The senior director and global compound development team leader at Janssen talked about the importance of biomarkers in detecting an earlier diagnosis of myasthenia gravis and the significant unmet medical need for better treatment options. [WATCH TIME: 3 minutes]
WATCH TIME: 3 minutes
“Biomarkers could help to confirm diagnosis earlier and initiate treatment sooner, which is beneficial to patients with MG, but there's still a lot of work that needs to be done in the field. The other important area of biomarker research is to identify biomarkers that can potentially monitor and predict disease progression and the therapeutic benefit. It's exciting time for the MG field now between emerging new treatment to the market, and greater awareness of the disease, which is very encouraging as we continue to make progress.”
Myasthenia gravis (MG) is an autoimmune disease where neuromuscular signaling is disrupted by autoantibodies that target muscle receptors. This then causes symptoms such as limb weakness, double vision, and difficulty with various muscle-related functions. While some currently available therapies help to manage these symptoms, researchers have recommend that further study is needed to develop more effective treatments for nonresponsive or intolerant MG.1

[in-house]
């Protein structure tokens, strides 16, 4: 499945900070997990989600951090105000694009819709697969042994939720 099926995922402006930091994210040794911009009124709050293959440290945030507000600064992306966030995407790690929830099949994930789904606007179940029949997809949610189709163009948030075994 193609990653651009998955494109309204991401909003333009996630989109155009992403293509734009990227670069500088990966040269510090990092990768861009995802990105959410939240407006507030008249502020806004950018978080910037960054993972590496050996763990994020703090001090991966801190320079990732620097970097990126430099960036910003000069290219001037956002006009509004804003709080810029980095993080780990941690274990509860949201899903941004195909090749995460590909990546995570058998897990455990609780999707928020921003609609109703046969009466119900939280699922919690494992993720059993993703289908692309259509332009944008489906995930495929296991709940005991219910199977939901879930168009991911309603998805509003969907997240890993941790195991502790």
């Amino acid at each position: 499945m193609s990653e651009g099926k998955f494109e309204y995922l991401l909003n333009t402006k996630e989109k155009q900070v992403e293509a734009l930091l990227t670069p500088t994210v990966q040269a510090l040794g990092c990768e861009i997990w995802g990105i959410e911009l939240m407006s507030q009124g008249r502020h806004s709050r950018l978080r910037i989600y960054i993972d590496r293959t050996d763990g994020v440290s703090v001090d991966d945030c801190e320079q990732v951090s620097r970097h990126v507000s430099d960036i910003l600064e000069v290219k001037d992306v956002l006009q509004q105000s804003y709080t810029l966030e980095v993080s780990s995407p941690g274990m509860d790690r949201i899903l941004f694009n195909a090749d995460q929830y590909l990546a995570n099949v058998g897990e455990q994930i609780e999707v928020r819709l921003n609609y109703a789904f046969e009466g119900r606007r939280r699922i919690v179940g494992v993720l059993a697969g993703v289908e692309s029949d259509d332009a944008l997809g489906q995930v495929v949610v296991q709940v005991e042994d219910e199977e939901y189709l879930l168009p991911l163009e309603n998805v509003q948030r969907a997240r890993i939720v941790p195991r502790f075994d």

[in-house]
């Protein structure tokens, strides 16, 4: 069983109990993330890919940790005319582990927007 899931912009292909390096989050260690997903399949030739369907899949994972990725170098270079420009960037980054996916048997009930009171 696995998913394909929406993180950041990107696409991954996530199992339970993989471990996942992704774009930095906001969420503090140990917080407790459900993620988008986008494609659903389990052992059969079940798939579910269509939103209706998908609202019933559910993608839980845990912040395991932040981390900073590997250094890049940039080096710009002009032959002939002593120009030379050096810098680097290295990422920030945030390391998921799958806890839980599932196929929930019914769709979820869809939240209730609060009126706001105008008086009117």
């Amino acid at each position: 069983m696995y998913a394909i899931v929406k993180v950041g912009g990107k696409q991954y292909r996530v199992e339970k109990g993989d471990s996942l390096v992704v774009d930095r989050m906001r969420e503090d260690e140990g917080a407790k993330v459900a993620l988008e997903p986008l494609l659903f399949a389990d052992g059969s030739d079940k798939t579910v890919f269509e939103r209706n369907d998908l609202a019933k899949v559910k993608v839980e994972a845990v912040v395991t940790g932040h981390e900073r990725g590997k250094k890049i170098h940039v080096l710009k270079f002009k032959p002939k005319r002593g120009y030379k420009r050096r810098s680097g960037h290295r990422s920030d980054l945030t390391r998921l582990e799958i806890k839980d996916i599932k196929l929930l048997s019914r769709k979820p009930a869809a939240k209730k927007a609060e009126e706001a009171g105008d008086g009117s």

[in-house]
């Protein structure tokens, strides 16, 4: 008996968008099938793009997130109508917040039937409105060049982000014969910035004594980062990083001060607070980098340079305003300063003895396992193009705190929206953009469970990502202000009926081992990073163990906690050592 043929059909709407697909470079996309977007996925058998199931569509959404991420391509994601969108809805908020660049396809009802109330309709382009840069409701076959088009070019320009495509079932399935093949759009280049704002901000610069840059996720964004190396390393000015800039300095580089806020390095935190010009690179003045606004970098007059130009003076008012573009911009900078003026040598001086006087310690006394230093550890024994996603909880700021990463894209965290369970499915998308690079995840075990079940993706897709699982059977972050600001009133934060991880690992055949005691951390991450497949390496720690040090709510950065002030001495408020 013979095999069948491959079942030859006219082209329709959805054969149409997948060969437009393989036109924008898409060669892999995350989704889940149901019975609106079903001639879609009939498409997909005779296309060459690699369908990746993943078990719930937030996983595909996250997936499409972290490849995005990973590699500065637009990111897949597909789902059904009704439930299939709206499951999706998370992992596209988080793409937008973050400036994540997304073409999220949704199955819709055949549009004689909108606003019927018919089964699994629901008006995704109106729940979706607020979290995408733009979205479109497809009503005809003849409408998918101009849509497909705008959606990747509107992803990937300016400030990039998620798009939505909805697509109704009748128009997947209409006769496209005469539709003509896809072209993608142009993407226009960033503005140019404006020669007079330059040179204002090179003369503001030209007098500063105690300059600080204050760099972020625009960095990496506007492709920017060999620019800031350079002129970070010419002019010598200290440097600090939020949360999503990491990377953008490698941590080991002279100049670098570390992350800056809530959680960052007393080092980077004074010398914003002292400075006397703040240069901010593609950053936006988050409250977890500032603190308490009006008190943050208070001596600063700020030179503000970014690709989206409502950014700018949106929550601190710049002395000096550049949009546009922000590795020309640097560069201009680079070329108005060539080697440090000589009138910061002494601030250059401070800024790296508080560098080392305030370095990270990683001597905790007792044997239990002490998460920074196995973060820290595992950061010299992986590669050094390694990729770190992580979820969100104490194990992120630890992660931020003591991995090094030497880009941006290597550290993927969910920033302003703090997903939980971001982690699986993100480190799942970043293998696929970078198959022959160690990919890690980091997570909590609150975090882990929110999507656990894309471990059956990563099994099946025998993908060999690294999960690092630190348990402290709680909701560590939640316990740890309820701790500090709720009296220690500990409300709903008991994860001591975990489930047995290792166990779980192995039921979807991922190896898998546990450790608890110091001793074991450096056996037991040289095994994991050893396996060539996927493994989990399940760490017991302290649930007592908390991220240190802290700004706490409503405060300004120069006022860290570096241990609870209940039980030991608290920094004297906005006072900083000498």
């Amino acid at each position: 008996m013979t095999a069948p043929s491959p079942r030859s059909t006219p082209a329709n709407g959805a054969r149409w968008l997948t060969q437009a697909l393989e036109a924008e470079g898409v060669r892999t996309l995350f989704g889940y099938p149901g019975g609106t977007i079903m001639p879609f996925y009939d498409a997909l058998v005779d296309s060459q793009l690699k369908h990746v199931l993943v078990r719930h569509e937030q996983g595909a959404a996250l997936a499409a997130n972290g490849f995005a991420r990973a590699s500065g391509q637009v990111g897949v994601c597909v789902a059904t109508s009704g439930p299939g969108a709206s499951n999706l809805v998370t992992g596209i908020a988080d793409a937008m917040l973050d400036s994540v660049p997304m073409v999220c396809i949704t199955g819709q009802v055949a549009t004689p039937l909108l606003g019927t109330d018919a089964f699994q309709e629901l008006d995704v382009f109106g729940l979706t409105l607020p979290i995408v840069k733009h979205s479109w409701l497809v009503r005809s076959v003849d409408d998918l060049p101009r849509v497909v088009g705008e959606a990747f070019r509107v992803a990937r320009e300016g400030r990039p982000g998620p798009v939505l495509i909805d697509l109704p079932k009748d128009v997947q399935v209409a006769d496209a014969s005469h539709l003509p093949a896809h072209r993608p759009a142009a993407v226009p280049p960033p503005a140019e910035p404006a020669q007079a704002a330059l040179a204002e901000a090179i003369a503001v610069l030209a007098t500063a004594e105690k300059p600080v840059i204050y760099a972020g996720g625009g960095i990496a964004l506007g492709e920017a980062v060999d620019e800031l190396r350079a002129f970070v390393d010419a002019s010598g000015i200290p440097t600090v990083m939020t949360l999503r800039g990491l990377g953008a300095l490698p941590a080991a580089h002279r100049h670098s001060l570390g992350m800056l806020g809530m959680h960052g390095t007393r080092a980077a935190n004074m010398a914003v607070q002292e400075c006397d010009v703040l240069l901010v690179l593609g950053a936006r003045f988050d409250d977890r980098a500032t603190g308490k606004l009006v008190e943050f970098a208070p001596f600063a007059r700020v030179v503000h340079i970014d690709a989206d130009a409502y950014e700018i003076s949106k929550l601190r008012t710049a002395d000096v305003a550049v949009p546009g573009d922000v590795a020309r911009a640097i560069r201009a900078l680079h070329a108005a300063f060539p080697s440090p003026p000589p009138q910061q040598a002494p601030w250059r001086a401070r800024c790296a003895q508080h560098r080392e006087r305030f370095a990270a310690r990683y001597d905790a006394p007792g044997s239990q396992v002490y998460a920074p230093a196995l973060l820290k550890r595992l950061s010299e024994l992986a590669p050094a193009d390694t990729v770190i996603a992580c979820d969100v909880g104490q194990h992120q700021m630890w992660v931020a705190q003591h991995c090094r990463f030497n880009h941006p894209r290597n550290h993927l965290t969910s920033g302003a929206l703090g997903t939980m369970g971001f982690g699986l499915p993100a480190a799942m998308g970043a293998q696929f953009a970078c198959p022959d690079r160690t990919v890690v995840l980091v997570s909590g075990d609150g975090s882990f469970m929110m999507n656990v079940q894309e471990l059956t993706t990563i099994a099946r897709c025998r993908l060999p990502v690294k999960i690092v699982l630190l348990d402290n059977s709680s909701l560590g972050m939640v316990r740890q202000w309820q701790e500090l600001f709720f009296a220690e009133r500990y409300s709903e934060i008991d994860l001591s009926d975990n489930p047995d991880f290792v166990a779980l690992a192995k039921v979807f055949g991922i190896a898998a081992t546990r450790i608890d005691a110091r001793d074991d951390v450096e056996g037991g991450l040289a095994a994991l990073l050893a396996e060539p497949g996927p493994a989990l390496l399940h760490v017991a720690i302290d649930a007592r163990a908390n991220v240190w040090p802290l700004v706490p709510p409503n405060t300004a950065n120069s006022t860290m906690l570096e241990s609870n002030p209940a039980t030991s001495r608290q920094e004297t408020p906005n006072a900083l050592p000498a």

Recently, the Janssen Pharmaceutical Companies of Johnson & Johnson presented 20 company-sponsored presentations from its investigational therapy for MG, nipocalimab, and autoantibody diseases research program, at the 2023 American Association of Neuromuscular & Electrodiagnostic Medicine (AANEM) meeting, held November 1-4, in Phoenix, Arizona.2 In a statement, the company noted that the data highlights the potential of nipocalimab in reducing the burden associated with autoantibody-driven diseases like MG, and also helping to address the unmet need in therapeutics that still exists despite the current treatments.
Prior to the meeting, Hong Sun, MD, PhD, senior director, global compound development team leader, Janssen, sat down in an interview with NeurologyLive® to discuss how biomarkers can assist in the early diagnosis and treatment initiation for patients with MG. She talked about the limitations of the conventional treatments for MG, and why there is a need for better therapeutic options. In addition, Sun spoke about the significance of identifying biomarkers for monitoring disease progression and therapeutic benefits in the field of MG.